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Anatomically Realistic Ultrasound Phantom Design and Fabrication
MAS: Media Arts and Sciences
As soon as possible
Rachel McIntosh, firstname.lastname@example.org
Ultrasound phantoms, realistic models of body parts that mimic the acoustic properties of human tissues, are a critical part of the evaluation process for ultrasound devices designed for the early detection and diagnosis of a wide variety of health conditions, including organ-specific cancers. Acting as an intermediate step between device fabrication and patient trials, phantoms allow researchers to rigorously and safely test and calibrate new devices throughout the design process, thus saving time and reducing cost. Furthermore, phantoms allow ultrasound technician trainees to thoroughly practice new skills without requiring a human subject. We seek to create (1) a dynamic ultrasound phantom (i.e., one that fills and drains) of the bladder that is more anatomically accurate than any other phantom on the market to provide a more realistic assessment of conformable devices made to detect bladder abnormalities and dysfunctions; and (2) an ultrasound breast phantom that captures tissue heterogeneity in order to evaluate devices designed for the early detection of breast cancer. This project is part of a larger effort to develop flexible, conformable ultrasound sensors for the body (you can learn more about our lab, the Conformable Decoders, here: https://www.media.mit.edu/groups/conformable-decoders/overview/). We have already completed initial design and prototyping of the phantoms, and are looking for a student to assist with design critique, fabrication of tissue-mimicking materials, and assembly of the final phantom. Because of the fabrication aspect of this project, the student must be allowed to access campus and be willing to work in-person (further details about who is allowed to access campus for the fall can be found here: https://covid19.mit.edu/further-decisions-about-the-fall-semester).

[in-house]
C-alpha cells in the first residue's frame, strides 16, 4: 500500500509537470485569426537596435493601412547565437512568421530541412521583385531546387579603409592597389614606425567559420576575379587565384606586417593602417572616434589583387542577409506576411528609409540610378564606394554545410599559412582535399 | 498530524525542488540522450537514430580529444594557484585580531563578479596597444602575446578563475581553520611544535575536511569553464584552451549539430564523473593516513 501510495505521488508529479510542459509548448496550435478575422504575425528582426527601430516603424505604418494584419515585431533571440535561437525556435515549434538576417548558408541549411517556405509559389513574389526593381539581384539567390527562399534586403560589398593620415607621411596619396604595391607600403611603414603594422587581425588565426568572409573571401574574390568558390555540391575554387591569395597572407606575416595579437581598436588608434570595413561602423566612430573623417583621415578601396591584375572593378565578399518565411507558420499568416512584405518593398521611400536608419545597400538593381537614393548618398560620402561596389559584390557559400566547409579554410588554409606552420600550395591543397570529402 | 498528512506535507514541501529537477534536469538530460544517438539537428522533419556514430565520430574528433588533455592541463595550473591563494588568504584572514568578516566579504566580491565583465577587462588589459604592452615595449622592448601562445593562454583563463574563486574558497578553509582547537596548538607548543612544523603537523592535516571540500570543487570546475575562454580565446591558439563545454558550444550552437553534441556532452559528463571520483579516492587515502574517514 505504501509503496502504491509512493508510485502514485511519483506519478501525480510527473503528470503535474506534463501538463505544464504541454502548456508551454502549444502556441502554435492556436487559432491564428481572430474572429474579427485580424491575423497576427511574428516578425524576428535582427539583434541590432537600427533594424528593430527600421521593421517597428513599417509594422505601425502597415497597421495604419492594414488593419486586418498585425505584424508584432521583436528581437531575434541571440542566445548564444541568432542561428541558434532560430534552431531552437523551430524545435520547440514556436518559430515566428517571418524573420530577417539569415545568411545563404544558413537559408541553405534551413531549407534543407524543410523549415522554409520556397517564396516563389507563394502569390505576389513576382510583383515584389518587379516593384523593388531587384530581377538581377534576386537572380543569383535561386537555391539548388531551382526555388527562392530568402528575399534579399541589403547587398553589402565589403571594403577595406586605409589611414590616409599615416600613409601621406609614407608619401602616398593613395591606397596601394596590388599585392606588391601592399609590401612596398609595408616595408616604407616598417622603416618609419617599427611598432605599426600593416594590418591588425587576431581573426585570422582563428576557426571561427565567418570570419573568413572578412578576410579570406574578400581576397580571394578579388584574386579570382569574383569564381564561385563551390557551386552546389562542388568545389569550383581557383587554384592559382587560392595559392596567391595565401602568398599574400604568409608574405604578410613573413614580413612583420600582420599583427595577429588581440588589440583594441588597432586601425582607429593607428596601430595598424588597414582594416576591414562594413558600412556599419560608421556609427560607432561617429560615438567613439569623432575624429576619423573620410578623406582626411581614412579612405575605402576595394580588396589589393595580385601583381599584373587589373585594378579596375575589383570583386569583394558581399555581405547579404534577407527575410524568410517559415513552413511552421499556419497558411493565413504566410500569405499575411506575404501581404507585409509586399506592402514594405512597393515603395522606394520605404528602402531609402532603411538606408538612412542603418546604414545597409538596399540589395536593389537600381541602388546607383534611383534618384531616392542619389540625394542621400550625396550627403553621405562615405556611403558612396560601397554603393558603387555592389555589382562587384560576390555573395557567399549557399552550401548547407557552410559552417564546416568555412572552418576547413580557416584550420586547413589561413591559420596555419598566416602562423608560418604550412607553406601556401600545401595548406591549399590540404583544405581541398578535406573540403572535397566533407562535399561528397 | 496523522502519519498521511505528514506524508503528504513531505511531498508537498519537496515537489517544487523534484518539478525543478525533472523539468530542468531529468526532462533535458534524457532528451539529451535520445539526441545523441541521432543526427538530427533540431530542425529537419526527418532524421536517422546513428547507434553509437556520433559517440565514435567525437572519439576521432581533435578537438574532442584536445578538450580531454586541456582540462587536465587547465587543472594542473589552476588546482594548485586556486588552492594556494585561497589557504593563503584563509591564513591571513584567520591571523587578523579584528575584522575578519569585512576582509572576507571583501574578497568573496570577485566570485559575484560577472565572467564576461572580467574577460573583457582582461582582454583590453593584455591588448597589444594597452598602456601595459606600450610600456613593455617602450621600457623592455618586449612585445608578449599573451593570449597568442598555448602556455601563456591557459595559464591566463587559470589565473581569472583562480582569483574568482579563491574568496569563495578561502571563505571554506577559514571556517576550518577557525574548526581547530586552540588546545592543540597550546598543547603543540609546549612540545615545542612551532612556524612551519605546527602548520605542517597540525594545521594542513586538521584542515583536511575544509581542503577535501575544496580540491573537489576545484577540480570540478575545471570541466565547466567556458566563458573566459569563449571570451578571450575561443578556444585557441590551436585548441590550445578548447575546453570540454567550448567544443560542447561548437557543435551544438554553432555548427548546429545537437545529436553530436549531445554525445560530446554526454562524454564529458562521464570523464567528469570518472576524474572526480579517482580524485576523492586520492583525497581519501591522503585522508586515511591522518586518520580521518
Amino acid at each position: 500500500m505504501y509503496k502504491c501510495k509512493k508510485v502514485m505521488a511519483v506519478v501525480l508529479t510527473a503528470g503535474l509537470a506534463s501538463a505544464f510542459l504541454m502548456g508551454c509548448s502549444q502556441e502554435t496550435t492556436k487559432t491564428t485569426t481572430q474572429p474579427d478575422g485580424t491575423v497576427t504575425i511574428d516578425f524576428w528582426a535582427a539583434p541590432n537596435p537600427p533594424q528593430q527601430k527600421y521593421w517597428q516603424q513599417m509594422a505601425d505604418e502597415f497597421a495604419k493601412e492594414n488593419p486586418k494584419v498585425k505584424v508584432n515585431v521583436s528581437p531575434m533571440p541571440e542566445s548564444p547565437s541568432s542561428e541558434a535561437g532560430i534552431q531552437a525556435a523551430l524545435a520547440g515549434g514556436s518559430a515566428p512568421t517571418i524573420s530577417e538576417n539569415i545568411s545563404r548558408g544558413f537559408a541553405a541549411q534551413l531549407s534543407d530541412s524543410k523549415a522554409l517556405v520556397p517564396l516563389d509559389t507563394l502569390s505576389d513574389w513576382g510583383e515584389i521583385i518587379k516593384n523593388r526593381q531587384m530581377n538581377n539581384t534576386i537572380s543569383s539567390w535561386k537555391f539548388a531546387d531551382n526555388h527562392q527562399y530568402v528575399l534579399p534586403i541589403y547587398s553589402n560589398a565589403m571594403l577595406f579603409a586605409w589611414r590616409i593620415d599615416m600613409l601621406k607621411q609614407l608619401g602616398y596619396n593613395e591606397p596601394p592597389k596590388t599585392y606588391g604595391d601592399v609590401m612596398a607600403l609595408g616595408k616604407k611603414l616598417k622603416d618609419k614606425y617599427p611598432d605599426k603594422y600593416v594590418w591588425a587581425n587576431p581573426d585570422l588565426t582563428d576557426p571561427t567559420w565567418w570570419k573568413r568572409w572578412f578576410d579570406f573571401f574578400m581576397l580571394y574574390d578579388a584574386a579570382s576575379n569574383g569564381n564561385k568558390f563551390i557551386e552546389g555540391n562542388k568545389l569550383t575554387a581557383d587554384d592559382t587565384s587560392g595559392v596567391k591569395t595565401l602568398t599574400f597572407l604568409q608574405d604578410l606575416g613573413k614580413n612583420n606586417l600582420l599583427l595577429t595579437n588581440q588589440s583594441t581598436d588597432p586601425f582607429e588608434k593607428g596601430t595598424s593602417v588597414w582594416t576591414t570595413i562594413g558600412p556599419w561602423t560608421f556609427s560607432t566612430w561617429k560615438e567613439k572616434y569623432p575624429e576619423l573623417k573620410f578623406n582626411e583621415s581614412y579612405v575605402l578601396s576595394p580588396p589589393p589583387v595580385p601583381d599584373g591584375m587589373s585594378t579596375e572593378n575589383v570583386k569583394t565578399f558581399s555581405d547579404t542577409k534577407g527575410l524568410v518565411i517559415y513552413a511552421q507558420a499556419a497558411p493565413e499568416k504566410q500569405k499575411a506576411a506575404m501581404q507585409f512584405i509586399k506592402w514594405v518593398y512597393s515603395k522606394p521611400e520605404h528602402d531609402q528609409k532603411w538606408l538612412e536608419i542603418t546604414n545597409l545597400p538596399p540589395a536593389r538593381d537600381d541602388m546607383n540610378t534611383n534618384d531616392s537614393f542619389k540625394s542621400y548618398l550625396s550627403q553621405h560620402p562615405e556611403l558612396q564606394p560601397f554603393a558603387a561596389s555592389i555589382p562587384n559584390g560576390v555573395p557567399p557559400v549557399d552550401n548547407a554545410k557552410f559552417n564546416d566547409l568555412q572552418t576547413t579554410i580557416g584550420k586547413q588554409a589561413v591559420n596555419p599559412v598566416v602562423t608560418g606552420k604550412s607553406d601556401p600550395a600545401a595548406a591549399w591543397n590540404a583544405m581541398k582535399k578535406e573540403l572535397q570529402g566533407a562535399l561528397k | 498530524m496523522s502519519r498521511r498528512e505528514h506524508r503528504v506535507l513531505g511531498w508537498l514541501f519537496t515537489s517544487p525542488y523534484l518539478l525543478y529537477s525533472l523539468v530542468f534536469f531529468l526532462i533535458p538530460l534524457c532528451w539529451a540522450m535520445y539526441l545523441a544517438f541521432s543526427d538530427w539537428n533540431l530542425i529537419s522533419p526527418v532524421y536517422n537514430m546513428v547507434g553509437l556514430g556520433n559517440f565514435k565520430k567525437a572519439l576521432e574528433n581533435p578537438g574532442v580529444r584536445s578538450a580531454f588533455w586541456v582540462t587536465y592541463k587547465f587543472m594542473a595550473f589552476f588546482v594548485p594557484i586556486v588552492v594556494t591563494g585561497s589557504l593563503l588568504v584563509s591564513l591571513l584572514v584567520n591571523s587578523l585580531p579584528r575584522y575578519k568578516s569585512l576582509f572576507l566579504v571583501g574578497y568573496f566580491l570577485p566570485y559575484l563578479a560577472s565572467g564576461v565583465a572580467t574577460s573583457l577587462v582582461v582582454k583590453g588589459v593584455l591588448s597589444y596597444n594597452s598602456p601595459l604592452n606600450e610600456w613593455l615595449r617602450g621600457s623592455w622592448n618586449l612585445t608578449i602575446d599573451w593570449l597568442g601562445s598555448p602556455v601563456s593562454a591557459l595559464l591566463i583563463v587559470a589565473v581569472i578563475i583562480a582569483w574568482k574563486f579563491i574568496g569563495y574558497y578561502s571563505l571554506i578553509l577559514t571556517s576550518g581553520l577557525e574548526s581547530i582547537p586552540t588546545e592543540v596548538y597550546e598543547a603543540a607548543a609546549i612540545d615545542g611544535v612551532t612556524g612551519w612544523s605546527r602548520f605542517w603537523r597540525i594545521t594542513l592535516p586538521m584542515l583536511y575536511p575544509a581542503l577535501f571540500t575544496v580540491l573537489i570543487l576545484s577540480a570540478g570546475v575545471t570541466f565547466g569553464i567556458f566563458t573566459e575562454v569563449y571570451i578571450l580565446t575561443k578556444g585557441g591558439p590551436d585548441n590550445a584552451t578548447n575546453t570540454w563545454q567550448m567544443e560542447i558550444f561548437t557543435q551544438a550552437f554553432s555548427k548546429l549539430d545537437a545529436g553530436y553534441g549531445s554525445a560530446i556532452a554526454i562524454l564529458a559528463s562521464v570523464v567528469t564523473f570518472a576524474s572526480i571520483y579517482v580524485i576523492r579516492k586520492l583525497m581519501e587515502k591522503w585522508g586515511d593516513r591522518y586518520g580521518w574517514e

Desired background (two or more): fabrication techniques (3D printing, thermoforming, molding techniques, etc.), 3D design, experience with tissue-mimicking materials, or experience with Raspberry Pi or other microcomputers/microcontrollers. If you don’t have the background but are highly motivated and passionate about building things in the space of medical devices please apply.